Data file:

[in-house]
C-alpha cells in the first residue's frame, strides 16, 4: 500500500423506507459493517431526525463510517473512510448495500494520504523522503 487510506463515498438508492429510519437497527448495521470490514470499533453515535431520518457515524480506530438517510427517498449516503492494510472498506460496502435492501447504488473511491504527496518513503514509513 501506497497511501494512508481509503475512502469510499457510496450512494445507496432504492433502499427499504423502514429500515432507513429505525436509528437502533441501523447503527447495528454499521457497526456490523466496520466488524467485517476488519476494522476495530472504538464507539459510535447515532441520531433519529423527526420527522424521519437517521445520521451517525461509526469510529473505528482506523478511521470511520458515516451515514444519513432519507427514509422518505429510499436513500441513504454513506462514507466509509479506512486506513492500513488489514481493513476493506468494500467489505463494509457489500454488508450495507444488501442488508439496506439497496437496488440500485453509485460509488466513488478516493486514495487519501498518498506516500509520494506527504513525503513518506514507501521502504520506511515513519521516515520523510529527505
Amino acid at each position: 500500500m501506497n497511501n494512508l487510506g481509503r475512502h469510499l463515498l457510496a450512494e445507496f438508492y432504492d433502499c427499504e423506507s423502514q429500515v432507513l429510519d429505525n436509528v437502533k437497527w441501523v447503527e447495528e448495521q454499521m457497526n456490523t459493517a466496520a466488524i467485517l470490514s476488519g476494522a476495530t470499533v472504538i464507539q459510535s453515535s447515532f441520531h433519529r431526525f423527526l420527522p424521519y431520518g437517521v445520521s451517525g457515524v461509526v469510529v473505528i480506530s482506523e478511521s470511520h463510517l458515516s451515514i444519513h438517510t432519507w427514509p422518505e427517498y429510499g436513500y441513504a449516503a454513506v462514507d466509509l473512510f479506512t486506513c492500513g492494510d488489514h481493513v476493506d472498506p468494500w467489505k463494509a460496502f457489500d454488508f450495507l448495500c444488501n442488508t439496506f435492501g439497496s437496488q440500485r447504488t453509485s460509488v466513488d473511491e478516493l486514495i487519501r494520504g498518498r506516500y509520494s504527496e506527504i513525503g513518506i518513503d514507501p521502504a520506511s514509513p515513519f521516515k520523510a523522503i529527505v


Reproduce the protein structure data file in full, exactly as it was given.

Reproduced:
[in-house]
C-alpha cells in the first residue's frame, strides 16, 4: 500500500423506507459493517431526525463510517473512510448495500494520504523522503 487510506463515498438508492429510519437497527448495521470490514470499533453515535431520518457515524480506530438517510427517498449516503492494510472498506460496502435492501447504488473511491504527496518513503514509513 501506497497511501494512508481509503475512502469510499457510496450512494445507496432504492433502499427499504423502514429500515432507513429505525436509528437502533441501523447503527447495528454499521457497526456490523466496520466488524467485517476488519476494522476495530472504538464507539459510535447515532441520531433519529423527526420527522424521519437517521445520521451517525461509526469510529473505528482506523478511521470511520458515516451515514444519513432519507427514509422518505429510499436513500441513504454513506462514507466509509479506512486506513492500513488489514481493513476493506468494500467489505463494509457489500454488508450495507444488501442488508439496506439497496437496488440500485453509485460509488466513488478516493486514495487519501498518498506516500509520494506527504513525503513518506514507501521502504520506511515513519521516515520523510529527505
Amino acid at each position: 500500500m501506497n497511501n494512508l487510506g481509503r475512502h469510499l463515498l457510496a450512494e445507496f438508492y432504492d433502499c427499504e423506507s423502514q429500515v432507513l429510519d429505525n436509528v437502533k437497527w441501523v447503527e447495528e448495521q454499521m457497526n456490523t459493517a466496520a466488524i467485517l470490514s476488519g476494522a476495530t470499533v472504538i464507539q459510535s453515535s447515532f441520531h433519529r431526525f423527526l420527522p424521519y431520518g437517521v445520521s451517525g457515524v461509526v469510529v473505528i480506530s482506523e478511521s470511520h463510517l458515516s451515514i444519513h438517510t432519507w427514509p422518505e427517498y429510499g436513500y441513504a449516503a454513506v462514507d466509509l473512510f479506512t486506513c492500513g492494510d488489514h481493513v476493506d472498506p468494500w467489505k463494509a460496502f457489500d454488508f450495507l448495500c444488501n442488508t439496506f435492501g439497496s437496488q440500485r447504488t453509485s460509488v466513488d473511491e478516493l486514495i487519501r494520504g498518498r506516500y509520494s504527496e506527504i513525503g513518506i518513503d514507501p521502504a520506511s514509513p515513519f521516515k520523510a523522503i529527505v